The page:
On Friday, Senator Rand Paul (R-KY) tweeted out exactly what we have been reporting about the Graham-Cassidy deception that has been labeled as a repeal of Obamacare.

"No one is more opposed to Obamacare than I am, and I've voted multiple times for repeal," the Kentucky senator tweeted.  "The current bill isn't repeal."

"I won't vote for Obamacare Lite that keeps 90% of the taxes & spending just so some people can claim credit for something that didn't happen," he added.

"Calling a bill that KEEPS most of Obamacare "repeal" doesn't make it true," Paul added.  "That's what the swamp does. I won't be bribed or bullied."

Stop and let that sink in for a minute and ask yourself who has been telling the American people that actual "repeal bills" have been advanced by Congress and the White House when they have not been that.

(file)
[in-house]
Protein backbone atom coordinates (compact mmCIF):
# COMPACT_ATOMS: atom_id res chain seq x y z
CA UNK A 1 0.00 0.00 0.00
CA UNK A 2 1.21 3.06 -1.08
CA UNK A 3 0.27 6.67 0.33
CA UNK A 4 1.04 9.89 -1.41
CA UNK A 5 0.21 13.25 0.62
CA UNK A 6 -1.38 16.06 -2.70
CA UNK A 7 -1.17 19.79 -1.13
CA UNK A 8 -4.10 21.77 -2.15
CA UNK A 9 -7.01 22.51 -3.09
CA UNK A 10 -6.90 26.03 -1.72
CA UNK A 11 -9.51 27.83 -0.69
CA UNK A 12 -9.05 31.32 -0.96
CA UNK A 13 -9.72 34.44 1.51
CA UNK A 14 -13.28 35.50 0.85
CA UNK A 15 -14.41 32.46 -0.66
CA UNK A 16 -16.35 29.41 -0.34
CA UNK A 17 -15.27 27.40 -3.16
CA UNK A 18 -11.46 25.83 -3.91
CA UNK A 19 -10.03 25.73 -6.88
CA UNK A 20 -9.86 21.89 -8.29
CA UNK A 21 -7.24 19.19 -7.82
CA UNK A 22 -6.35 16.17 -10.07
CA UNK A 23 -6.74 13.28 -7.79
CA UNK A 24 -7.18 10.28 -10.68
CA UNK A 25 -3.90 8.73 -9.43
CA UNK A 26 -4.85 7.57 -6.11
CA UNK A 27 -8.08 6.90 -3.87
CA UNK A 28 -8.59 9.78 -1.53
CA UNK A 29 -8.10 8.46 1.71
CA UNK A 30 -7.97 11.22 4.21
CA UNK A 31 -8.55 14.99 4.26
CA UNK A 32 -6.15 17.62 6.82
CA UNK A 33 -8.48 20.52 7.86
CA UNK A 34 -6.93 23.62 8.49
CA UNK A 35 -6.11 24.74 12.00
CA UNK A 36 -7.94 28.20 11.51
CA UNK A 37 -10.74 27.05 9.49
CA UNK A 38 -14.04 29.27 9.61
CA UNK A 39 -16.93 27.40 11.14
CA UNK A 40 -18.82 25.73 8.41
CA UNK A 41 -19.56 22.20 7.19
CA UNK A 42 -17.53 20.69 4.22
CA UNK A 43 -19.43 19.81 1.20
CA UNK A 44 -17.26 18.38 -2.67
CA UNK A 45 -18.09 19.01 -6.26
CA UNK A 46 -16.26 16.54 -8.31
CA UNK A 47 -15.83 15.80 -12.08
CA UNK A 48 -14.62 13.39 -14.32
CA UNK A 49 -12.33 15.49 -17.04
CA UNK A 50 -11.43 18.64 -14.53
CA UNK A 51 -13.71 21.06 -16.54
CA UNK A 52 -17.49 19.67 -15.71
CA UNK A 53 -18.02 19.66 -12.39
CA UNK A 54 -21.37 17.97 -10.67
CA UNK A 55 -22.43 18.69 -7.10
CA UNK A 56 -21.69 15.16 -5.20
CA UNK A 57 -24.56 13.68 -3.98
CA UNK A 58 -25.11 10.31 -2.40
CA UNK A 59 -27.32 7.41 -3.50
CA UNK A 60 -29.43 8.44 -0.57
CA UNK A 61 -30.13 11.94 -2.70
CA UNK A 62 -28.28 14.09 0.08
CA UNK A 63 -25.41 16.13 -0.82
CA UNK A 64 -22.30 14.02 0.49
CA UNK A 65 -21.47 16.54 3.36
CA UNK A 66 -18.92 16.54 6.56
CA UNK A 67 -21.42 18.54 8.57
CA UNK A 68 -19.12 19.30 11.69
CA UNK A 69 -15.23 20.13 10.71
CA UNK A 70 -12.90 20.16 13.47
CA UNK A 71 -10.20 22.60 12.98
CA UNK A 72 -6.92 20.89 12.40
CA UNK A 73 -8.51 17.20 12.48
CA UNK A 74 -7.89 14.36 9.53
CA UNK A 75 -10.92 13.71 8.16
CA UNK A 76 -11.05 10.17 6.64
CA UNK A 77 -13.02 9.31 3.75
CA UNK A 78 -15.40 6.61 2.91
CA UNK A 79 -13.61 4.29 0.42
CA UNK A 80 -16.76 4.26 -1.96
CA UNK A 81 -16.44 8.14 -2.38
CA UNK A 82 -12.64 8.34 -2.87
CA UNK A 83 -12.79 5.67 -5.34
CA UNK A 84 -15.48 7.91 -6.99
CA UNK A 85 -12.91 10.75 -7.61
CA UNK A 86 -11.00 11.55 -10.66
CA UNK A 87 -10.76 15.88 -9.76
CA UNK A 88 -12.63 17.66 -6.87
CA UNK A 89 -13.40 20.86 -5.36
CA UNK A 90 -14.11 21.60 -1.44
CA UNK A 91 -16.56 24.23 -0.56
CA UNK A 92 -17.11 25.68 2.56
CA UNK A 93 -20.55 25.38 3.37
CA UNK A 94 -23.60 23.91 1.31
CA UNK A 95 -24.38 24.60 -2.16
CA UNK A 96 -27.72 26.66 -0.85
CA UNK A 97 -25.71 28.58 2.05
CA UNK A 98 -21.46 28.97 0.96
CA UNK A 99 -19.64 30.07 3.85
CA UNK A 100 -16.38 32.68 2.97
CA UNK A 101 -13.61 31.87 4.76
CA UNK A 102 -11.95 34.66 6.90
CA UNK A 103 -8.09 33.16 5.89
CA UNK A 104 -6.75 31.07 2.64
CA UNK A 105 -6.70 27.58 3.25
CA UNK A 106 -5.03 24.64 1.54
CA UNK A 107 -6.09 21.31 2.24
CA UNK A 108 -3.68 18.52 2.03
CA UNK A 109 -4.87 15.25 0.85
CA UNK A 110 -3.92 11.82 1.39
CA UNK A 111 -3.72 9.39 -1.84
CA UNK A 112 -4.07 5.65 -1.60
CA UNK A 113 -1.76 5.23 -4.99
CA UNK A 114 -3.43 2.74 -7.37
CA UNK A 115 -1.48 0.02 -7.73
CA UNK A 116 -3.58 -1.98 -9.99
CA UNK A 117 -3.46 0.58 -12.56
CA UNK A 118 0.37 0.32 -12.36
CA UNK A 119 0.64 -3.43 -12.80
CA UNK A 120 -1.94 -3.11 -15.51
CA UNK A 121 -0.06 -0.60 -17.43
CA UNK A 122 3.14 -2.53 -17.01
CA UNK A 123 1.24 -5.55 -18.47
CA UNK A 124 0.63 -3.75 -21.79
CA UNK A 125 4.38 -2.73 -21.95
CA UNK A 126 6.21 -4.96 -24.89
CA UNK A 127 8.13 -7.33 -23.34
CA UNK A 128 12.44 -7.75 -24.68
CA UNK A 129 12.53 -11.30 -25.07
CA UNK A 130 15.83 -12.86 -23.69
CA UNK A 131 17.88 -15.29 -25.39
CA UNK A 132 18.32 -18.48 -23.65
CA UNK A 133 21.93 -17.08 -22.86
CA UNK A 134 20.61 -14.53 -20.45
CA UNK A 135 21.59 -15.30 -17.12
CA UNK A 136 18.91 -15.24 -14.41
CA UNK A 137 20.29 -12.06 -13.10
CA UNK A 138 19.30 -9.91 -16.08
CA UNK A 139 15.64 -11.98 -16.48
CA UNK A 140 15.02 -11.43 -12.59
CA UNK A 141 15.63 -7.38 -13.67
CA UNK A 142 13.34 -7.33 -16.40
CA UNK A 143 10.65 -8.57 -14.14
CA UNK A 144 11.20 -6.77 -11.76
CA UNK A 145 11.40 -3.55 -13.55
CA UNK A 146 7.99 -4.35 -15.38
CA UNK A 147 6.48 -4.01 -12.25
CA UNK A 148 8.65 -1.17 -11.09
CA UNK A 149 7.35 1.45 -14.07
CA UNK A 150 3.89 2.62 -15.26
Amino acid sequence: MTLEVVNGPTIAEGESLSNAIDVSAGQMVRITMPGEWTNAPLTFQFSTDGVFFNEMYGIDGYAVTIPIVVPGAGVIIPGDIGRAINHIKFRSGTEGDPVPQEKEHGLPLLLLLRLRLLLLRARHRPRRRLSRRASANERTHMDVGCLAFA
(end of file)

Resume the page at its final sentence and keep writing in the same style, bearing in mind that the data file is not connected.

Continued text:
Yet, President Donald Trump, thinks that Paul may find a way to get it there.

"I know Rand Paul and I think he may find a way to get there for the good of the Party," Trump tweeted on Saturday.

Perhaps President Trump didn't want to go with Paul's reintroduction of a bill that he put forward in March 2017, just after Trump took office that was the very legislation to repeal the major components of Obamacare that was passed by Congress and sent to Barack Hussein Obama Soetoro Soebarkah's desk in January 2016.

The bill is S. 554, the Obamacare Repeal Act.

Among the items in the bill are the following:

  • Repeals the Prevention and Public Health Fund (PPHF), which gives $2 billion a year to the Department of Health and Human Services (HHS) to spend however they like. The PPHF has also been called the “Obamacare Slush Fund.”
  • Eliminates the penalties associated with Obamacare’s individual and employer mandates to purchase health coverage, effectively ending the mandates.